European Union leaders have reached a deal on a package of measures to fight global warming. The plan, agreed at the recent Brussels summit, sets out how 27 member-countries will cut carbon emissions by 20% by 2020, compared with 1990 levels.
French President Nicolas Sarkozy, the summit chairman, announced that “quite historic” had happened in Brussels.
The measures, which will require approval by the European Parliament to become law, commit the EU to cutting carbon dioxide (CO2) emissions by 20% by 2020.
It must also increase renewable sources to 20% of total energy use and achieve a 20% cut in energy use. EU Commission President Jose Manuel Barroso called the plans “the most ambitious proposals anywhere in the world”.
“Europe has today passed its credibility test. We mean business when we talk about climate,” he said, inspiring to US President-elect Barack Obama to follow Europe’s lead.
Meanwhile, delegates at a UN conference in the Polish city of Poznan have been trying to find a way forward in their attempts to reach a climate change deal by the end of 2009 in Copenhagen.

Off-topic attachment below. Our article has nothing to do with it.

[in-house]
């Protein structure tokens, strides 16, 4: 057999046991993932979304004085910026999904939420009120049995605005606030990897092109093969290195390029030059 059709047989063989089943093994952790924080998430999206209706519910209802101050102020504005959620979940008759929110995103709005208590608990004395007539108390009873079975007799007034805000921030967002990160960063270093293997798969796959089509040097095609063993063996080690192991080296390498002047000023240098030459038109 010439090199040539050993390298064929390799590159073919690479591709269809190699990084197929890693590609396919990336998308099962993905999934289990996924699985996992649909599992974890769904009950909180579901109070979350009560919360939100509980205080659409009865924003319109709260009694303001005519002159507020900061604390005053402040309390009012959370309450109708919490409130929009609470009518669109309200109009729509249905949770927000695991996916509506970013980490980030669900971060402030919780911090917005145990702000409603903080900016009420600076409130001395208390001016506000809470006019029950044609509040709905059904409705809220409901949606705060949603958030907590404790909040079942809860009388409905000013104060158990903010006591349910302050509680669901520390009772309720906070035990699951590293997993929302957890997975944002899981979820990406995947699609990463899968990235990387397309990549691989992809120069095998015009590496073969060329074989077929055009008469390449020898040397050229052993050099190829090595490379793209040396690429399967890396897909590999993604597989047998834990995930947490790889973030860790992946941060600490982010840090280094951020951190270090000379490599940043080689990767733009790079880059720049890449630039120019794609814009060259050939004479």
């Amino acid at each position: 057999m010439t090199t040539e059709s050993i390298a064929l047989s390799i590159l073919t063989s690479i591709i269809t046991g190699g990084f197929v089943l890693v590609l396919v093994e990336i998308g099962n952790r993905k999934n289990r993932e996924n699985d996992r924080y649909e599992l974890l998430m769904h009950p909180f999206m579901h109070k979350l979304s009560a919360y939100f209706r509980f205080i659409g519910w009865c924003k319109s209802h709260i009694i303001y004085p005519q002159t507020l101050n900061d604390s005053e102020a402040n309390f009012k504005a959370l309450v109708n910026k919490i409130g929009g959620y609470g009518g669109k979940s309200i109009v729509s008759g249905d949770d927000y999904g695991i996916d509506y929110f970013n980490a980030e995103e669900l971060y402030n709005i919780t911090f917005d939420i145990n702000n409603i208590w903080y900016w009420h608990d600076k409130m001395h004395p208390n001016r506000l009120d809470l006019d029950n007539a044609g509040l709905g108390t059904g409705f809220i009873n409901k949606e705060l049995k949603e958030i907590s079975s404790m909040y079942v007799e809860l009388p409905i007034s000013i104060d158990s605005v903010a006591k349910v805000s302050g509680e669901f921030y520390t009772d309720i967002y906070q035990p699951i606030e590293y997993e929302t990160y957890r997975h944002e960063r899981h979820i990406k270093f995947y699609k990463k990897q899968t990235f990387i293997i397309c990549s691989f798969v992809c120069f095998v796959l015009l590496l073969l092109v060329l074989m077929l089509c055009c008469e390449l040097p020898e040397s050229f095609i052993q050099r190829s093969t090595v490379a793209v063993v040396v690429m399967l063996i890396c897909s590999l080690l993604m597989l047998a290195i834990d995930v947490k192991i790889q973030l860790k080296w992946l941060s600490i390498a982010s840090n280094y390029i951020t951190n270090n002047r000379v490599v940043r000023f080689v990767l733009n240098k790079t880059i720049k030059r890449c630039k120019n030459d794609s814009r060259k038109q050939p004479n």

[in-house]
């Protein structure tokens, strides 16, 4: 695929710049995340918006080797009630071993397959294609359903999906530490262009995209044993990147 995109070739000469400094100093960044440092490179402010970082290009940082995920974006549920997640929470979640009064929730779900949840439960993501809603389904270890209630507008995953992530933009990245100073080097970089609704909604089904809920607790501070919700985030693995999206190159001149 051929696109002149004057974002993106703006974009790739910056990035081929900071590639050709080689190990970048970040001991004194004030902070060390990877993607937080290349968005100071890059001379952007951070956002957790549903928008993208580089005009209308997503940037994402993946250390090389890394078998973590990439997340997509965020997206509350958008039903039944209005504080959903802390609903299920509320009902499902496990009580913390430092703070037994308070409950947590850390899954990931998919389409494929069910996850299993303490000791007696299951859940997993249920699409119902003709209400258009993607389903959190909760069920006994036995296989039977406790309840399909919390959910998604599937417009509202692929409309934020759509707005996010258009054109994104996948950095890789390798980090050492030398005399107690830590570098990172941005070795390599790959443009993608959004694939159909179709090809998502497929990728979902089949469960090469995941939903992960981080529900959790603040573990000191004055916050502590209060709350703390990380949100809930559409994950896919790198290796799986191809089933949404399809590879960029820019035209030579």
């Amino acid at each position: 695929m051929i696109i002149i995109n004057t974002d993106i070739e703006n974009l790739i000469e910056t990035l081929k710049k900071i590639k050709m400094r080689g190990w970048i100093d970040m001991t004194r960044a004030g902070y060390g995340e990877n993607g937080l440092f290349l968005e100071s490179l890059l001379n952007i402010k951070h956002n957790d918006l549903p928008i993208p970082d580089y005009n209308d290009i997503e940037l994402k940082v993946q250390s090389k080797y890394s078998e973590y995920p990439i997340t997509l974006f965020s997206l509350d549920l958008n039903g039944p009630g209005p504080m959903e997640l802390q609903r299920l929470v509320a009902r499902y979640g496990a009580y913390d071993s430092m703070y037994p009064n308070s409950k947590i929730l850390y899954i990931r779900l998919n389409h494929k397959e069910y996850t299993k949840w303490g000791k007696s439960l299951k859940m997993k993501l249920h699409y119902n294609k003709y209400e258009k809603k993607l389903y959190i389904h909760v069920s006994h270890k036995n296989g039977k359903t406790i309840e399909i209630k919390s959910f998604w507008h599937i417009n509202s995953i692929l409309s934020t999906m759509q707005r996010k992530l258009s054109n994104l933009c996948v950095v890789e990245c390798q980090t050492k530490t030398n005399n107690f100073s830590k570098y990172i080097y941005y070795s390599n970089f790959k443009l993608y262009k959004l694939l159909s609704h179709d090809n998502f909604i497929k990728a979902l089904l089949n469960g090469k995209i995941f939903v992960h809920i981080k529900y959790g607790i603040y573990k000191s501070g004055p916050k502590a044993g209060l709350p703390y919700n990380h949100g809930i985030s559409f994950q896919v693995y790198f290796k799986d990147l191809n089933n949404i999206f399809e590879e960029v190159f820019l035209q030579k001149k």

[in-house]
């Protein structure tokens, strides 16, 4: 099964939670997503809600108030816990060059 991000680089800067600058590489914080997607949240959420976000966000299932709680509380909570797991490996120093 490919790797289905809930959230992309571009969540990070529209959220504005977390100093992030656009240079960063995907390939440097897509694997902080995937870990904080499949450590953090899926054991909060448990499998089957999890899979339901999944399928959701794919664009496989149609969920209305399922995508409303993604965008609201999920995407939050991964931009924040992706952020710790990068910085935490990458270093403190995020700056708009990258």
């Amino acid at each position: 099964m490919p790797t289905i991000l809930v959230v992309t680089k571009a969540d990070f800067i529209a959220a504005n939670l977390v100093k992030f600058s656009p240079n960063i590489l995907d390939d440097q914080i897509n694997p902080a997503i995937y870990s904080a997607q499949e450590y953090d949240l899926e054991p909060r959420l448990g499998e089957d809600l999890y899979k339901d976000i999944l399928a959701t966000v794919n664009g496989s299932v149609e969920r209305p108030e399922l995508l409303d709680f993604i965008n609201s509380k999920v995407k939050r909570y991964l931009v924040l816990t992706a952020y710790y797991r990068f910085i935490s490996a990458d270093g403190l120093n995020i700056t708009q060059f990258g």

Al Gore won the biggest applause of the day with a speech predicting a far more active US climate change policy under President-elect Barack Obama.
One of the reasons Mr Gore gave for his optimism was that several developing countries have come forward with firm pledges on restraining the rise in greenhouse gas emissions, including China, Brazil and Mexico.
UN officials at the conference said the EU’s climate deal was a success and would contribute towards an agreement in Copenhagen, although environmental groups said they were concerned about a number of concessions it offered to industry.